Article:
Emergency defined

An emergency is defined by the Emergency Management Act 2013 as:

‘emergency means an emergency due to the actual or imminent occurrence of an event which in any way endangers or threatens to endanger the safety or health of any person in Victoria or which destroys or damages, or threatens to destroy or damage, any property in Victoria or endangers or threatens to endanger the environment or an element of the environment in Victoria including, without limiting the generality of the foregoing—

 

  1. an earthquake, flood, wind-storm or other natural event; and
  2. a fire; and
  3. an explosion; and
  4. a road accident or any other accident; and
  5. a plague or an epidemic or contamination; and
  6. a warlike act or act of terrorism, whether directed at Victoria or a part of Victoria or at any other State or Territory of the Commonwealth; and
  7. a hi-jack, siege or riot; and
  8. a disruption to an essential service’

 

The types of hazards and threats schools will address in their Emergency Management Plan will depend on what is identified in their risk assessment.

 

Purpose of this Guide

This Guide will assist you in developing your EMP.  It contains important information and step by step instructions and applies to the templates for:

  • early childhood services
  • non-government schools

 

Use of the DET EMP templates is not mandatory for non-government facilities.  However, it is strongly recommended for early childhood services on the Bushfire at Risk Register (BARR).

If you chose to use a DET EMP template, you will need to review the information requirements and pre-populated sections and make the necessary adjustments to ensure the information is relevant to your early childhood service or school.

Australian Standard 3745-2010 Planning for emergencies in facilities and the incident control system used by emergency services and government departments in Victoria have been used in the development of both this Guide and the EMP templates.

This Guide does not address business continuity planning but does assume that early childhood services and schools have a business continuity plan in place.

 

Establishing your Emergency Management Planning Team

In accordance with Australian Standard 3745-2010, your school’s EMP needs to be developed using a team approach.  A team approach will ensure that you have adequate resources in place to develop, test and review your EMP.  The responsibilities identified for staff involved in this planning process are based on Australian Standard 3745-2010 ‘Planning for Emergencies in Facilities’ and include the following:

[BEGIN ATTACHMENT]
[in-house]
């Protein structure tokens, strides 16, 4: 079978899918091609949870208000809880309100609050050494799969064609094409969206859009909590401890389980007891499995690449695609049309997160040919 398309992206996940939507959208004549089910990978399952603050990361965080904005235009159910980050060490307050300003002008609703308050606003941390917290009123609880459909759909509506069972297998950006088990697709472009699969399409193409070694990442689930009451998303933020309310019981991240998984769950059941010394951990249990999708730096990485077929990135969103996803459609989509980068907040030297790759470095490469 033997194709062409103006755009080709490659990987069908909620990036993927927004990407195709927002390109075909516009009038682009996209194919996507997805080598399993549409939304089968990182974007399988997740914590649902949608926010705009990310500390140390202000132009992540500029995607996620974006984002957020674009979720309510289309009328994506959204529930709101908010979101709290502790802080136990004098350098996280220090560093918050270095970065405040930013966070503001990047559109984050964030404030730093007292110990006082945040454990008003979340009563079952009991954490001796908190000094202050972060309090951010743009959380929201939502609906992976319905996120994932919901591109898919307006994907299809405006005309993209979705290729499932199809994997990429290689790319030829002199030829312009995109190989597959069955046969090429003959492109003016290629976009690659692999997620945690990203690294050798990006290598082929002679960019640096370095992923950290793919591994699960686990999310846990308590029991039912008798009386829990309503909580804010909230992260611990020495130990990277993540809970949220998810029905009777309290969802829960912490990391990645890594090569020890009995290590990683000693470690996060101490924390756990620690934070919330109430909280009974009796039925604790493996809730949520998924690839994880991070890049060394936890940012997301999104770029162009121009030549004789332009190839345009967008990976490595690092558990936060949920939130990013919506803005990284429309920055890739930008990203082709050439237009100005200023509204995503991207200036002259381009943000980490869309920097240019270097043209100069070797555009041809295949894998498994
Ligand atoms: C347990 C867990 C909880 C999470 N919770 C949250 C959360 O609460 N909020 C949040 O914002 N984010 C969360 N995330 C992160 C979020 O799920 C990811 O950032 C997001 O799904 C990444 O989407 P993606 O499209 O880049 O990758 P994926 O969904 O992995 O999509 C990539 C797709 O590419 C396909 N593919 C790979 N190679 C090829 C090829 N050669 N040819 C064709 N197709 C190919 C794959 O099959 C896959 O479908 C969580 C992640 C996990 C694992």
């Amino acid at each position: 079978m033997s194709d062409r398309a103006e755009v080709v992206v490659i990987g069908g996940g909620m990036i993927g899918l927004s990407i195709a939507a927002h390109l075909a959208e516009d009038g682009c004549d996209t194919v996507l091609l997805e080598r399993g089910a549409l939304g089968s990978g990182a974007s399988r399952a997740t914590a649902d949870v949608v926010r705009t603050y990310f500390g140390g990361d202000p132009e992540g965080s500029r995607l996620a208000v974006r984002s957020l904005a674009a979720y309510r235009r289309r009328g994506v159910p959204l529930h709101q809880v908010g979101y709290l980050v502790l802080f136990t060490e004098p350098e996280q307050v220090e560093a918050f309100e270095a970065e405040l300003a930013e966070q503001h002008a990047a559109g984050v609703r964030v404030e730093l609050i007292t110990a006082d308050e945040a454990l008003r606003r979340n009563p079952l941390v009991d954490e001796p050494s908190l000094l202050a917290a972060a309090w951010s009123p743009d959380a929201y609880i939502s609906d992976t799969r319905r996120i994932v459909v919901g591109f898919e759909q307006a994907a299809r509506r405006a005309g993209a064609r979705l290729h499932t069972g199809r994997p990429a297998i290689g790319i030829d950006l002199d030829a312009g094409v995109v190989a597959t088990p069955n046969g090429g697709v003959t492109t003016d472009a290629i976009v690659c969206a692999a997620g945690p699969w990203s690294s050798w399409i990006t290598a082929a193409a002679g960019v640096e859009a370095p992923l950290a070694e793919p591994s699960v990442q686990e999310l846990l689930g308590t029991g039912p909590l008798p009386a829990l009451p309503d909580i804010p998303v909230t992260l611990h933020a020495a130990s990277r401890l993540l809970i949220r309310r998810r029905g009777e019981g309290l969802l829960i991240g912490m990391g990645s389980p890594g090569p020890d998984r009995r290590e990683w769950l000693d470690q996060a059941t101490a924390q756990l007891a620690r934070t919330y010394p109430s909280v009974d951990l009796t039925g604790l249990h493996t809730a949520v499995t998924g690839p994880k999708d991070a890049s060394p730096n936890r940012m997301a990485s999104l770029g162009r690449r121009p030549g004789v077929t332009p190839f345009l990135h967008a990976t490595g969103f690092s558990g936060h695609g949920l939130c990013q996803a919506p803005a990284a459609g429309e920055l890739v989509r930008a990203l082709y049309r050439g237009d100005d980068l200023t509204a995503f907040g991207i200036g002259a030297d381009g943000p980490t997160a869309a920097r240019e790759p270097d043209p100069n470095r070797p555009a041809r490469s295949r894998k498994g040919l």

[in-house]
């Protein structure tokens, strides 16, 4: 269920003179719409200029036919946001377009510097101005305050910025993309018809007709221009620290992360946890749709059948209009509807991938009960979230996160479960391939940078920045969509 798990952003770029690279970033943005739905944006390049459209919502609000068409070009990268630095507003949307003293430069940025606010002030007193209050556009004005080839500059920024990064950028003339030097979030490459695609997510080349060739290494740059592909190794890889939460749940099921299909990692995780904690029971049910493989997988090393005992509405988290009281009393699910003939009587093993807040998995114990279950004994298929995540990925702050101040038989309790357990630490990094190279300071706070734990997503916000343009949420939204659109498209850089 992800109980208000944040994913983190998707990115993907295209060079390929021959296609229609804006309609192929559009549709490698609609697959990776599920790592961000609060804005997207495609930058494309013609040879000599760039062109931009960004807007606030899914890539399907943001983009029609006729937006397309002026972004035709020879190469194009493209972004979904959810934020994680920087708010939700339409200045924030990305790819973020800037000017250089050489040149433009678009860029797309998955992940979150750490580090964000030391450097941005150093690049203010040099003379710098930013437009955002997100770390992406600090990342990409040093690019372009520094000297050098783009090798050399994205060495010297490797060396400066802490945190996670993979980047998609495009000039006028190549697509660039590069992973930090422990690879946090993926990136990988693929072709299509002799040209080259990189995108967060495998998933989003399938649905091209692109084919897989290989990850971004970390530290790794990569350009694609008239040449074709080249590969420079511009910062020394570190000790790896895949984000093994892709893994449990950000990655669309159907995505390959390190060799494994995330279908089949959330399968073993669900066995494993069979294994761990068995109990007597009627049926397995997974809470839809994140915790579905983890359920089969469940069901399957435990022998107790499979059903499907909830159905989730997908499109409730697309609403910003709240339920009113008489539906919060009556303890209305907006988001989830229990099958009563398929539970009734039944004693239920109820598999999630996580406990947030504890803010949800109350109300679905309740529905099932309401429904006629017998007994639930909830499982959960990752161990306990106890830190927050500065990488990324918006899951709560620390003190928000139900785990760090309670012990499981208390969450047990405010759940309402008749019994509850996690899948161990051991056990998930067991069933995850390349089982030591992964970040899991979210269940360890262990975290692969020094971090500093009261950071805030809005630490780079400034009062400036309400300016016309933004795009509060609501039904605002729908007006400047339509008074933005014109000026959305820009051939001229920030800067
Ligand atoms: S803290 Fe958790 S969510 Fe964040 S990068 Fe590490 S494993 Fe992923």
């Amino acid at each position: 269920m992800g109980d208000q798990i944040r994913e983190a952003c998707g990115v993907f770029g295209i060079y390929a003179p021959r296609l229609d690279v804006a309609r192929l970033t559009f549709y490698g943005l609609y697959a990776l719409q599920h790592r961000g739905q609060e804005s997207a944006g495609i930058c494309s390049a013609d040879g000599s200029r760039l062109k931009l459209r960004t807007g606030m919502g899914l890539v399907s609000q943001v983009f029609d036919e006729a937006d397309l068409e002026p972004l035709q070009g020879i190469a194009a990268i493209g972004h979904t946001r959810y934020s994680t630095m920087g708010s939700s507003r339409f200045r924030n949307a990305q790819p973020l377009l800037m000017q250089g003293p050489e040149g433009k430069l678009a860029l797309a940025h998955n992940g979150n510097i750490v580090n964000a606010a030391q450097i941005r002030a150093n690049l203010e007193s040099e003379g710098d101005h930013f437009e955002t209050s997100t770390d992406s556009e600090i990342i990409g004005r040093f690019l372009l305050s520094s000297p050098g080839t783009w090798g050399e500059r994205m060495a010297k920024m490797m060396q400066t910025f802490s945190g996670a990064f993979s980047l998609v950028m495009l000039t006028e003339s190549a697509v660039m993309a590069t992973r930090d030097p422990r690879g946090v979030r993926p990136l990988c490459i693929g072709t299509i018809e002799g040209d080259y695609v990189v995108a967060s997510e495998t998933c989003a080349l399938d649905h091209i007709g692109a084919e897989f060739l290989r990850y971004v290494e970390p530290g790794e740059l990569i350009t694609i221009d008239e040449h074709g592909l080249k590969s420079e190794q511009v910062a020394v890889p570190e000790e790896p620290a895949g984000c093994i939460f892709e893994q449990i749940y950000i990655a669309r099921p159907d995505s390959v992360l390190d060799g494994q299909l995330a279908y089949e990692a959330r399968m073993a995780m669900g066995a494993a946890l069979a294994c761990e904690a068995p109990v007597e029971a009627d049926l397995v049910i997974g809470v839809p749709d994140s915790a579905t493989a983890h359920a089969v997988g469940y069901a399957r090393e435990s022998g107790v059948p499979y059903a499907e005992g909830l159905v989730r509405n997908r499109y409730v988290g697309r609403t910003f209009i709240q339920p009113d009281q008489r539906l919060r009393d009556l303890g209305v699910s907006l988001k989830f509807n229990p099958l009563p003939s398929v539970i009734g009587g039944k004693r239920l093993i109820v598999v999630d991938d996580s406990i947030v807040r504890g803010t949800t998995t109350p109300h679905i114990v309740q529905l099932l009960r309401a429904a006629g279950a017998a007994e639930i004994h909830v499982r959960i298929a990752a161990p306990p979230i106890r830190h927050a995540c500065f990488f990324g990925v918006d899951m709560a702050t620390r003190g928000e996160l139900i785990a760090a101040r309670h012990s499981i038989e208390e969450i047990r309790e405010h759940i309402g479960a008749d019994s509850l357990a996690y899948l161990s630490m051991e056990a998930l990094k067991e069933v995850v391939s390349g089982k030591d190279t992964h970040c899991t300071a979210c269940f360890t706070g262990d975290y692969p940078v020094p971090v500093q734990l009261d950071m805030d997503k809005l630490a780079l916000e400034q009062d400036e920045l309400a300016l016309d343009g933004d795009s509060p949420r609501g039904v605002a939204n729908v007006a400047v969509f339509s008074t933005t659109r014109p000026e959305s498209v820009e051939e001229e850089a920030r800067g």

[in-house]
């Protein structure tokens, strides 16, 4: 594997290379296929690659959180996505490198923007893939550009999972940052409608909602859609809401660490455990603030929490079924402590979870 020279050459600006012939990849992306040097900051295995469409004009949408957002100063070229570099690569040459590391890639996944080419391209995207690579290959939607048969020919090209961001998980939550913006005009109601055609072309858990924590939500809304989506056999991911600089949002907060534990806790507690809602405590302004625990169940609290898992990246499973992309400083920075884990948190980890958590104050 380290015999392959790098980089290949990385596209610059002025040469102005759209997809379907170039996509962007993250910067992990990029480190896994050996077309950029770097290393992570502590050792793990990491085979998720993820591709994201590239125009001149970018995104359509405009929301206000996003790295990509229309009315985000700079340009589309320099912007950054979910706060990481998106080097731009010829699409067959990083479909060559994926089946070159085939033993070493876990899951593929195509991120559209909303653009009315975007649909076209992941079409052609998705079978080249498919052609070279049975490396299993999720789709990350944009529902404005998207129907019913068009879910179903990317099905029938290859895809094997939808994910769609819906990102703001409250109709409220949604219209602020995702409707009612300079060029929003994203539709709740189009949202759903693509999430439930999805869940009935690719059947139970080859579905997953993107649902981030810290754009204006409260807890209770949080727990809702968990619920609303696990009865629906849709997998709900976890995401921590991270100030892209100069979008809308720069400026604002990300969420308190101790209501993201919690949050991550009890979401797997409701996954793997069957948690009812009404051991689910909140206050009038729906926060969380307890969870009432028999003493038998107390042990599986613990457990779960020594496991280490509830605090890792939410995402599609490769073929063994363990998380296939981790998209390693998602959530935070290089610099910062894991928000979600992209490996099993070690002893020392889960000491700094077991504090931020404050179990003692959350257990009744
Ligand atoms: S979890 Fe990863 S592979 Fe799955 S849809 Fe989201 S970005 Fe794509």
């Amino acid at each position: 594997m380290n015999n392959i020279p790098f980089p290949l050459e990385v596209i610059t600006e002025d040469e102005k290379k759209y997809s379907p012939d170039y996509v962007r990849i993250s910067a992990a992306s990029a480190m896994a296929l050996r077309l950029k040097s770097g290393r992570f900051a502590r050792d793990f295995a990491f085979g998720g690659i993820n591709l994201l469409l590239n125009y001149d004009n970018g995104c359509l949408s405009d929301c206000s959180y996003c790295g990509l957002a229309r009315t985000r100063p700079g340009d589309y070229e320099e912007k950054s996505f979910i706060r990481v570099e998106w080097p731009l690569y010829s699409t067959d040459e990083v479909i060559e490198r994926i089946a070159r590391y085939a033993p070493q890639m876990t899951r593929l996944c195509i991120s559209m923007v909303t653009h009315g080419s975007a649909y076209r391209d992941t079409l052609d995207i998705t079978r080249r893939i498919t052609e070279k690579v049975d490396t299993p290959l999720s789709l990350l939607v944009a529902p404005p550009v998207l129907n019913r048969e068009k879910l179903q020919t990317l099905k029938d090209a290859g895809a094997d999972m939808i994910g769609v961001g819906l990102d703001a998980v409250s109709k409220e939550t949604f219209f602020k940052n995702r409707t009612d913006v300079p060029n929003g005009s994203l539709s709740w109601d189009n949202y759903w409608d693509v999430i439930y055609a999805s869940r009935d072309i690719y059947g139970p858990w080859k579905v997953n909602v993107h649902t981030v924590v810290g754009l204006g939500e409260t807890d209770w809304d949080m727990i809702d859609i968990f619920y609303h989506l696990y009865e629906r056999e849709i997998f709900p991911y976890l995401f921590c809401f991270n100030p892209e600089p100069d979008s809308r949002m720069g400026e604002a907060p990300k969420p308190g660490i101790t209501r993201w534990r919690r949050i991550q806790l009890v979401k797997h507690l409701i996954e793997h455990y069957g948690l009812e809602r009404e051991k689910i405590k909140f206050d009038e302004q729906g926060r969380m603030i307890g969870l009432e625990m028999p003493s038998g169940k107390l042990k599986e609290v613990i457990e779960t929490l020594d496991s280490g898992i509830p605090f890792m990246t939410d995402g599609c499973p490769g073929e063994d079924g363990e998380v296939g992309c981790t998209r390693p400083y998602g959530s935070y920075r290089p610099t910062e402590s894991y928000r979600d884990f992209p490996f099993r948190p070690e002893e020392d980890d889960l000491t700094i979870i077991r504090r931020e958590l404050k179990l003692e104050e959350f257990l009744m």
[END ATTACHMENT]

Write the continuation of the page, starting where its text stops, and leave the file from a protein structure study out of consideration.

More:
• identifying threats and hazards specific to the school and its location and assessing the associated risks to the school community
  • developing the EMP
  • ensuring that the EMP is easily identifiable and accessible to the relevant people
  • establishing an Incident Management Team (IMT) to lead the implementation of your EMP
  • ensuring that visitors and contractors are made aware of your school’s emergency response procedures (e.g. through the induction process)
  • implementing the EMP, including:
    1. disseminating information about the EMP and its procedures to staff, students/children, visitors and the school/service community
    2. ensuring IMT members understand their roles
    3. testing the EMP (at minimum on a quarterly basis)
    4. regularly updating the EMP, e.g. to reflect changes to personnel, contact information and procedures
    5. reviewing the EMP at least once a year
  • review and routine servicing of critical and other evacuation system elements
  • ensuring that records are kept and retained of all emergencies
  • ensuring that records of meetings are kept.

 

Structure of your EMP

The schools online EMP has been structured into two parts:

  • Part 1 – Emergency response
  • Part 2 – Emergency preparedness

Part 1 – Emergency response